Conflict over Hobbs Pond may be tempest in a teapot

By Sarah E. Reynolds | May 14, 2014
Photo by: Sarah E. Reynolds Hobbs Pond was the subject of discussion at the Hope selectmen's meeting Tuesday, May 13.

Hope — Selectmen devoted most of their Tuesday, May 13, meeting to a discussion of issues regarding Hobbs Pond.

President David Hall and Vice President Jeff Connon of the Hobbs and Fish Ponds Association presented a list of concerns to the Board, said Town Administrator Jon Duke. Recreation Committee Chairman Andrew Stewart was also present, Duke said.

Some of the association's concerns included parking along Barnestown Road by people using the pond, and resulting traffic problems; as well as the rock pile in the pond, which the association has asked the town to remove. Duke said the association has marked the pile with a buoy. Other concerns were centered on erosion along the property line between the town road next to the pond and the neighboring property; ice damage to the concrete boat ramp that makes launching boats difficult; and water quality monitoring of the pond, which the association asked the town to pay for, Duke said.

Speaking Monday, May 19, Hall said his association's primary mission is to protect the quality of the water as well as the wildlife in and around the pond.

Regarding the traffic and parking issues, Hall noted that Pond Road, which accesses the pond, runs off Barnestown Road in a 40-mile-an-hour speed zone where passing is allowed. With the increase in children and families using the pond in the last few years, children often walk or ride bikes along that stretch of road during the summer to go to the pond, he said.

In addition, because of limited parking on Pond Road, people park along Barnestown Road near the pond.

The association and the town share a concern about the risk to pedestrians, cyclists and cars resulting from this situation, he said. Since the state Department of Transportation has historically refused the selectmen's request to lower the speed limit along that stretch, the town has proposed to put up signs warning drivers of the presence of children, and post the area for no parking, Hall said.

He said the rock pile, which has been built by generations of children who swam in the pond, now poses a danger to boats. While it is a public body of water, the pond is the town's responsibility and the town has the authority to move the rocks and replace them on he shoreline, where they came from, he said.

Regarding the erosion issue, the damage is occurring along the side of the boat ramp, where silt is washing into the pond, Hall said. He noted that allowing silt to get into the pond is against state law. He said he believed adding crushed rock in the area of the erosion and covering it with coarse gravel would halt the damage.

"We're just asking the town to take responsibility and do something," Hall said.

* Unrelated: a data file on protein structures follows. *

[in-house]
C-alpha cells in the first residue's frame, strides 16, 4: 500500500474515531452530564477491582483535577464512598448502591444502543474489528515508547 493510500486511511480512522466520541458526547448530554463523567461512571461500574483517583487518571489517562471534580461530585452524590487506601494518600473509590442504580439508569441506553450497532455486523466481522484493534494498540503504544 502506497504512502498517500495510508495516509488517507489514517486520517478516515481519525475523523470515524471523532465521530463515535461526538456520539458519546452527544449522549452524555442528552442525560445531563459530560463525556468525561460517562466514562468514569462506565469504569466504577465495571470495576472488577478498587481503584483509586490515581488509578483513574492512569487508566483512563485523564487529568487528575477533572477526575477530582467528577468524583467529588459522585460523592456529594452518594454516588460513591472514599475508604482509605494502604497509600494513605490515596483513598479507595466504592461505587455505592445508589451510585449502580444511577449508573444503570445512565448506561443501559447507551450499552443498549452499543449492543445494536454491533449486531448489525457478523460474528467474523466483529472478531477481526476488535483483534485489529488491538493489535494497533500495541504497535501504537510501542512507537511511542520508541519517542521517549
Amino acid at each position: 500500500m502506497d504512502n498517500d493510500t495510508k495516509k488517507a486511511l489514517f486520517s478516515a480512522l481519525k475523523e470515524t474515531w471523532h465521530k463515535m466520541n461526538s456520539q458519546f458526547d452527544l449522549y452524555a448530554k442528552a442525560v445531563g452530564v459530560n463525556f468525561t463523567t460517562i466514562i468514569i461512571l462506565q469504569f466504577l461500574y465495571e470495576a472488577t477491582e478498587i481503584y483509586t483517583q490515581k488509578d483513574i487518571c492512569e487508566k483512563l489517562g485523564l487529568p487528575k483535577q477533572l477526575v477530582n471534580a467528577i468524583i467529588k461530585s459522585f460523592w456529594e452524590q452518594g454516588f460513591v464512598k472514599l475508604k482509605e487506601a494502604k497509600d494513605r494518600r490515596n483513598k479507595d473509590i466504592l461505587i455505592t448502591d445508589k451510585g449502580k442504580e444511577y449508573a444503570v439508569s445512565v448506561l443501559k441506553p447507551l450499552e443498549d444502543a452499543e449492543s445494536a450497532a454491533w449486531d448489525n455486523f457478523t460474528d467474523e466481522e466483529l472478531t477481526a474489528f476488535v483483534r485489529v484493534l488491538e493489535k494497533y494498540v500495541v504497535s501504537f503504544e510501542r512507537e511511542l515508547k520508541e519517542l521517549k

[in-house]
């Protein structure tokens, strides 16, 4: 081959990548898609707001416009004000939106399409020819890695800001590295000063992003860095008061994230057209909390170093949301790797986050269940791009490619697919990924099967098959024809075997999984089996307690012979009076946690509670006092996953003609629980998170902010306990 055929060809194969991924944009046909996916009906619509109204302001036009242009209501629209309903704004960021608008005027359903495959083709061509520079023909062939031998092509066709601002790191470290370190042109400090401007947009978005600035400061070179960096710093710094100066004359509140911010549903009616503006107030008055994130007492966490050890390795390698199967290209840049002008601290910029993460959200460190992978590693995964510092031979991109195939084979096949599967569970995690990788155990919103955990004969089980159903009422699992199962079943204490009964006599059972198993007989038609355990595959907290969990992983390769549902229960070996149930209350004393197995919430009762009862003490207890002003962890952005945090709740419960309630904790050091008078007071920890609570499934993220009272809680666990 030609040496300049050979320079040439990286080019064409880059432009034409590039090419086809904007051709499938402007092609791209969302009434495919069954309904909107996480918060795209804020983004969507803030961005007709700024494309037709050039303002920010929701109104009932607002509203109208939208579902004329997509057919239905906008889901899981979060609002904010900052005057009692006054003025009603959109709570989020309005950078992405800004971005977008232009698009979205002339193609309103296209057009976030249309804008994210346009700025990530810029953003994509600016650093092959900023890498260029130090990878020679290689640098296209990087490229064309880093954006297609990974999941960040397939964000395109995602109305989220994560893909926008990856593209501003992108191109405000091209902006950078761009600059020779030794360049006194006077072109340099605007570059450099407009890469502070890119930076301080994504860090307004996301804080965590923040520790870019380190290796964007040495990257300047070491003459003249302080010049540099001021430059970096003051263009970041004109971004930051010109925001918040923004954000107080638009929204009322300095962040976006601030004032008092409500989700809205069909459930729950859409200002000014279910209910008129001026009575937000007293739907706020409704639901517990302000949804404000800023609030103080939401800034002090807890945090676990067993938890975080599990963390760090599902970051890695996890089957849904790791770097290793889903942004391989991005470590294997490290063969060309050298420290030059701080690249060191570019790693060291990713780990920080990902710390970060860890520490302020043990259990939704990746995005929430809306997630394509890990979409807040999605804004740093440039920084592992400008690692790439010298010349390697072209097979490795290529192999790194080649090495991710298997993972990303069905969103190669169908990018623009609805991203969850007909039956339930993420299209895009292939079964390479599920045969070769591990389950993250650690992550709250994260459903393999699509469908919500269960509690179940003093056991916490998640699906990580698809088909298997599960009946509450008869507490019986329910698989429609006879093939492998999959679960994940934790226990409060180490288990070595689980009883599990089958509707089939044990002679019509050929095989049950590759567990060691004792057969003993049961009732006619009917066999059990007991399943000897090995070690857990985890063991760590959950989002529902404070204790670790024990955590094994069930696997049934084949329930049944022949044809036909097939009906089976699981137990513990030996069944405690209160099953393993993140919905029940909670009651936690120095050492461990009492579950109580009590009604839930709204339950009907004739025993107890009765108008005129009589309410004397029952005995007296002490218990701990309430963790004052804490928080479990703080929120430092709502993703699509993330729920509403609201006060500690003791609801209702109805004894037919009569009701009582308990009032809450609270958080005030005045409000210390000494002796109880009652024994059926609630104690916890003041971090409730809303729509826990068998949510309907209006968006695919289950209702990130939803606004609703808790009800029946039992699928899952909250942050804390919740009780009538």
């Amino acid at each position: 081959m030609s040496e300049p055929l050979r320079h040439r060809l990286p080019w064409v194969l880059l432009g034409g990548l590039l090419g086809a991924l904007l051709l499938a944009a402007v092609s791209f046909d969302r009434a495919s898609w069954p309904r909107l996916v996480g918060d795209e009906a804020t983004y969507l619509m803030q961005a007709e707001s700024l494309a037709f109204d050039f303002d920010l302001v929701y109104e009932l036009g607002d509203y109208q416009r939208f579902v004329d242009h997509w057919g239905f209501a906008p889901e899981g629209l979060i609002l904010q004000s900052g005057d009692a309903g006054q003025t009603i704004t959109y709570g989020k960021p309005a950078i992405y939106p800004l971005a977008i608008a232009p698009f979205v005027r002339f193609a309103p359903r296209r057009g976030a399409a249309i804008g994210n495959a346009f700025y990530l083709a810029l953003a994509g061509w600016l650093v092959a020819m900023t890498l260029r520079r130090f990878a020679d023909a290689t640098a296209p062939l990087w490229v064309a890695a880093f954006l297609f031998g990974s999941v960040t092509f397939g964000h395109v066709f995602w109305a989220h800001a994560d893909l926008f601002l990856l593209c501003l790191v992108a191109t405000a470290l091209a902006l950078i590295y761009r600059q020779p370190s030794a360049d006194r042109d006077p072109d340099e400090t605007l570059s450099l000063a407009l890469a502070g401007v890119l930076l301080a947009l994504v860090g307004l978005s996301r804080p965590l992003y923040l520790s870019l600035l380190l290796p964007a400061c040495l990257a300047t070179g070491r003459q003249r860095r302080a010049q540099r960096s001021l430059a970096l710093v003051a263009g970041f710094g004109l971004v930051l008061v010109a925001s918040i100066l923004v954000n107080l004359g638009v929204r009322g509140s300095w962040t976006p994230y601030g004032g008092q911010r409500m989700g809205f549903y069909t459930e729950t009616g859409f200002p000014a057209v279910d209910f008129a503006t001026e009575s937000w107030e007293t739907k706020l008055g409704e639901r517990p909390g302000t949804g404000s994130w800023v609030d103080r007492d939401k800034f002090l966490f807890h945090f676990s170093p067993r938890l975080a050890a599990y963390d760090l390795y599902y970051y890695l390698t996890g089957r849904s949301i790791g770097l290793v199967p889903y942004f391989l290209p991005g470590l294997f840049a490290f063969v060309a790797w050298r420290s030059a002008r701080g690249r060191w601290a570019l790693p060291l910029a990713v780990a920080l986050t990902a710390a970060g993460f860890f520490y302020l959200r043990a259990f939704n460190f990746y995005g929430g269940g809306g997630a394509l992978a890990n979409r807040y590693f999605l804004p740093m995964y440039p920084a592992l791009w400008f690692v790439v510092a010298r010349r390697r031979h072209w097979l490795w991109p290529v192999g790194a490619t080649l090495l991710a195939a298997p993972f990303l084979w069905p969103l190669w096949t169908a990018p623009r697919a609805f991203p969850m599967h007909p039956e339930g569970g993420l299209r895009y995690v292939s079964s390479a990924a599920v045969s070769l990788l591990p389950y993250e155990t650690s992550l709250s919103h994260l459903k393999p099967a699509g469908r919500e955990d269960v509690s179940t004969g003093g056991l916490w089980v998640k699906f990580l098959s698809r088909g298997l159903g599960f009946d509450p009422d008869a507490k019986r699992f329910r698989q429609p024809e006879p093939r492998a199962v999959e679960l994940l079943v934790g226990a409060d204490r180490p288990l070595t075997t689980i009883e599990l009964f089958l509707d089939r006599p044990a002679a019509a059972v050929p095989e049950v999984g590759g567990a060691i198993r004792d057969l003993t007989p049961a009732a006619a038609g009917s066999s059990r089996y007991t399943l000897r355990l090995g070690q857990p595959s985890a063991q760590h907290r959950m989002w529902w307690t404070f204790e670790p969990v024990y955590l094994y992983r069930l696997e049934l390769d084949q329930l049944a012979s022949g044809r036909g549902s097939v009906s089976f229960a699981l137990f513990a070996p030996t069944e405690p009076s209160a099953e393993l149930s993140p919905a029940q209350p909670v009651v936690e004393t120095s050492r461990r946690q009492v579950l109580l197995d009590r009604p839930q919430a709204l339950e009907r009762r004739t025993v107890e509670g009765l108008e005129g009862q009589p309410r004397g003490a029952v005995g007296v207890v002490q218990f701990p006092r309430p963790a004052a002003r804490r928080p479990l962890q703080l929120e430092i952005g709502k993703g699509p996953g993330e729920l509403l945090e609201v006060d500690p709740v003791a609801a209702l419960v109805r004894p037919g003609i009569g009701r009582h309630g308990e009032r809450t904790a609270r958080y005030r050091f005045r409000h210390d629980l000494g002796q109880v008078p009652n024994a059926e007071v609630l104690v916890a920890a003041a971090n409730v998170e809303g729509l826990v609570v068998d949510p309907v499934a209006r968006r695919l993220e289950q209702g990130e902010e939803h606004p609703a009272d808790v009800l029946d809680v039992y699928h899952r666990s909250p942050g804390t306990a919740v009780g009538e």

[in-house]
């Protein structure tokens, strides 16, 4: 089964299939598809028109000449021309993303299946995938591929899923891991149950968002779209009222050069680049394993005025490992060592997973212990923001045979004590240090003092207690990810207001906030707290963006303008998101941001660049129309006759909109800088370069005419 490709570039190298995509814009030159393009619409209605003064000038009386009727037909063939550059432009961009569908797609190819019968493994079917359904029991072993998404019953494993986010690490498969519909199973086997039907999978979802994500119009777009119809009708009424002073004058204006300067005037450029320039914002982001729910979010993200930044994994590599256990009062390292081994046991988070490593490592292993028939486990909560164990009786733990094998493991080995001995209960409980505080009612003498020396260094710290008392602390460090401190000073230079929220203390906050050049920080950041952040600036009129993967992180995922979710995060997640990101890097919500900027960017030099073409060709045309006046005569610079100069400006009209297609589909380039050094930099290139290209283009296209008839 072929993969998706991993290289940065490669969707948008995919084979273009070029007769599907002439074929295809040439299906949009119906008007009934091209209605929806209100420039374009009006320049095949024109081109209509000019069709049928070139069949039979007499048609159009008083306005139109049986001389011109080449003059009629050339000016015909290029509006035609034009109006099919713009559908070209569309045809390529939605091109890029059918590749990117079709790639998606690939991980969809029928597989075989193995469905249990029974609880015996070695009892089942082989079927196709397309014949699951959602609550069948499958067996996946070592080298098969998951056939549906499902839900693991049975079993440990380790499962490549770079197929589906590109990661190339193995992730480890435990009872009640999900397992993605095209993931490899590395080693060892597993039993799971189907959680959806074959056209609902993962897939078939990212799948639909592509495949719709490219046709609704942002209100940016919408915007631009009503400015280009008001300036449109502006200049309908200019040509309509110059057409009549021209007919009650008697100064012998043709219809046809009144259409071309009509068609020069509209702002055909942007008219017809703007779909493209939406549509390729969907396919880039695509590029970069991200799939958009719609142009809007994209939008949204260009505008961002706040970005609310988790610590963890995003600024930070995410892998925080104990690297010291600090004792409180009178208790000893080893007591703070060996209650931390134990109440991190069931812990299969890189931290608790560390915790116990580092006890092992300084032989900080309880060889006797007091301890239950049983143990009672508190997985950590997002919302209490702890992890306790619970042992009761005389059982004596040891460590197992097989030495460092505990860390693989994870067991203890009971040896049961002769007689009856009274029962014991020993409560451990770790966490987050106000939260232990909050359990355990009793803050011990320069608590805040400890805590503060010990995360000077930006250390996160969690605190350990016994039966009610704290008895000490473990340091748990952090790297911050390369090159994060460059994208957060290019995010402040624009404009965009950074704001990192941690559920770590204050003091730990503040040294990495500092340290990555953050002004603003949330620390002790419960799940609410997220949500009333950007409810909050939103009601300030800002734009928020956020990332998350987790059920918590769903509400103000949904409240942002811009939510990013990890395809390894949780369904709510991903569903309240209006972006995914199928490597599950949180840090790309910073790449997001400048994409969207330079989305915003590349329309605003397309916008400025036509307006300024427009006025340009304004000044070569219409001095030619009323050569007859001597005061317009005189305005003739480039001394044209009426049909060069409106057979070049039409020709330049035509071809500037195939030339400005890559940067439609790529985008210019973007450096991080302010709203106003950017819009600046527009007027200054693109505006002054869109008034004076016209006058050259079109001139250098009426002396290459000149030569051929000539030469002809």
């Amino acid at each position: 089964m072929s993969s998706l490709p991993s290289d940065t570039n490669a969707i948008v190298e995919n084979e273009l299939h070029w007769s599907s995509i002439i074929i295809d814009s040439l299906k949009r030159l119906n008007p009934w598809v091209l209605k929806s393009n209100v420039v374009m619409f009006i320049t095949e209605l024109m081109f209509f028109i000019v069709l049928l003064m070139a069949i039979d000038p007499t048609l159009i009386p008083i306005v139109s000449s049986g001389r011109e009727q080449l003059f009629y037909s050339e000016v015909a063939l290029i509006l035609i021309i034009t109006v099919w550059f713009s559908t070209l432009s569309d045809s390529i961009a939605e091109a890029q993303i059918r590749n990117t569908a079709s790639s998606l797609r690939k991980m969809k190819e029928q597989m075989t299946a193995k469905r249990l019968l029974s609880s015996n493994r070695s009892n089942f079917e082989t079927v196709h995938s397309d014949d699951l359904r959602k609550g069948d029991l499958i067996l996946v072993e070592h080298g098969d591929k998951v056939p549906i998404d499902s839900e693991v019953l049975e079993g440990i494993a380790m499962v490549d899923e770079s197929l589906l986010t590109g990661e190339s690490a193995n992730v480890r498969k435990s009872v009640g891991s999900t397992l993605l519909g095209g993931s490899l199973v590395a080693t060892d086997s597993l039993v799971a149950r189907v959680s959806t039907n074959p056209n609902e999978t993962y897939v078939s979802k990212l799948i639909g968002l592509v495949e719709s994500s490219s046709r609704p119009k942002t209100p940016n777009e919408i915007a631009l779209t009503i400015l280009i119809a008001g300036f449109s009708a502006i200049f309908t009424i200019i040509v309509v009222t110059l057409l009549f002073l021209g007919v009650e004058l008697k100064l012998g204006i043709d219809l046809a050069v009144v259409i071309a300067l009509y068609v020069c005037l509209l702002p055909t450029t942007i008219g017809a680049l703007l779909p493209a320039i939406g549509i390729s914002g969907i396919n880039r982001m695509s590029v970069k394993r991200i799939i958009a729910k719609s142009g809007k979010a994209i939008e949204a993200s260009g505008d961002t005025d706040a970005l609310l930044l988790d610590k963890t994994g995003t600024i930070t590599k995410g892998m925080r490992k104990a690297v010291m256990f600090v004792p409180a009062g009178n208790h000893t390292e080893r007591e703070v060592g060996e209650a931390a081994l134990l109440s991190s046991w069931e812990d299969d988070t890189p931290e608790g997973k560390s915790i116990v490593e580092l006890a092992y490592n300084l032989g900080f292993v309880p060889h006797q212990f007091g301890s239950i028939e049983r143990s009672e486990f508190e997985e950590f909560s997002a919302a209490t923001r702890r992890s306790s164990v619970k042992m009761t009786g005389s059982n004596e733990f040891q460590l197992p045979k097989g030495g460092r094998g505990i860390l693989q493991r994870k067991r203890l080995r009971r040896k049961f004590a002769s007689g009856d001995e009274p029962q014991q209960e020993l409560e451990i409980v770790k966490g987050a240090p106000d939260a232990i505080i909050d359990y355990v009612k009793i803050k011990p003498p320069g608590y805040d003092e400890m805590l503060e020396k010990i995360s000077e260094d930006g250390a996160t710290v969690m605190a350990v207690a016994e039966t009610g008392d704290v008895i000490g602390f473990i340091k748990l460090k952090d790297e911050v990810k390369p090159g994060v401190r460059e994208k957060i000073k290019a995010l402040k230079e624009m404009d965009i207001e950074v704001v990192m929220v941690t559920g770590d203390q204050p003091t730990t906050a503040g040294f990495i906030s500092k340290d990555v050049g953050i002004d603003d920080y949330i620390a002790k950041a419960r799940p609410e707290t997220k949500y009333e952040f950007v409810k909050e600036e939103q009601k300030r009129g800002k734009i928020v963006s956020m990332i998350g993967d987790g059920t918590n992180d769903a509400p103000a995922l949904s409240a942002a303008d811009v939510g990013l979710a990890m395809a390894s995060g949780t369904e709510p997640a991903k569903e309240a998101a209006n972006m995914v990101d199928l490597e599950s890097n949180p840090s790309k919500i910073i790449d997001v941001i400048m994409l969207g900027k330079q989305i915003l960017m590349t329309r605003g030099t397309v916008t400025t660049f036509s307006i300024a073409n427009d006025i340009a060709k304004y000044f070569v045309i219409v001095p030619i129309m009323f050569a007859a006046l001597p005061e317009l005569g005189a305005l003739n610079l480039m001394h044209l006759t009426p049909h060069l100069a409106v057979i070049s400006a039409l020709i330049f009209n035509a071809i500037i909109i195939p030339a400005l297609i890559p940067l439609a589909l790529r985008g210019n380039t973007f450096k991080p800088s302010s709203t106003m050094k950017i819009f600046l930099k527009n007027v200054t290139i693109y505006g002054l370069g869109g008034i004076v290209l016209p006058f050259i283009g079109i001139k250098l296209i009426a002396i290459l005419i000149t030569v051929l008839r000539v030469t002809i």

The concrete boat ramp was put in by residents, he said, rather than the state.

The association's most serious concern is about the quality of the water in the pond. Hall said the association has monitored the water quality for decades, and last August a bacteria known as Enterococcus was found.

The association reported the finding to Duke, and it was agreed the association would post signs letting the public know that the water was not safe to drink and might be unsafe for  young children to swim in. The water was retested a week later and found to be free of contamination, Hall said.

At the May 13 selectmen's meeting, the association asked the town to set up a procedure for notifying the public when contamination is found. Hall said he anticipated that the Board would act on the request.

Selectmen took no action on the association's concerns at the meeting, Duke said, but encouraged the association to work with the Recreation Committee to resolve the issues.

In fact, Stewart invited the association to have representation on the Recreation Committee, Hall said. He said he was optimistic that the association's having a voice on the committee will help to solve the ongoing issues at the pond, because a recommendation from the committee will carry more weight with the town than a request from the pond association.

"We were glad to have our chance to talk to the town, and hopefully something will being to happen," Hall said.

Duke said conflicting views of the historical use of the pond on the part of different residents has contributed to the problem: “Is it a boating area? Is it a swimming area? Can both uses coexist?”

Stewart agreed with Duke that there is some conflict over the pond, but said he felt it was overblown.

"I do think some people have overstated how much of an issue there is," he said.

He confirmed he invited Hall's association to nominate a member to the Recreation Committee. "We're open to anyone joining at any point," Stewart said. Like Hall, he believes having a member from the association on the Recreation Committee will help solve any problems at the pond.

He said while they might be at odds over how to accomplish certain goals, the town and the pond association are essentially on the same side.

"We're in agreement on every issue," he said. "People just have to be respectful of other people and get along."

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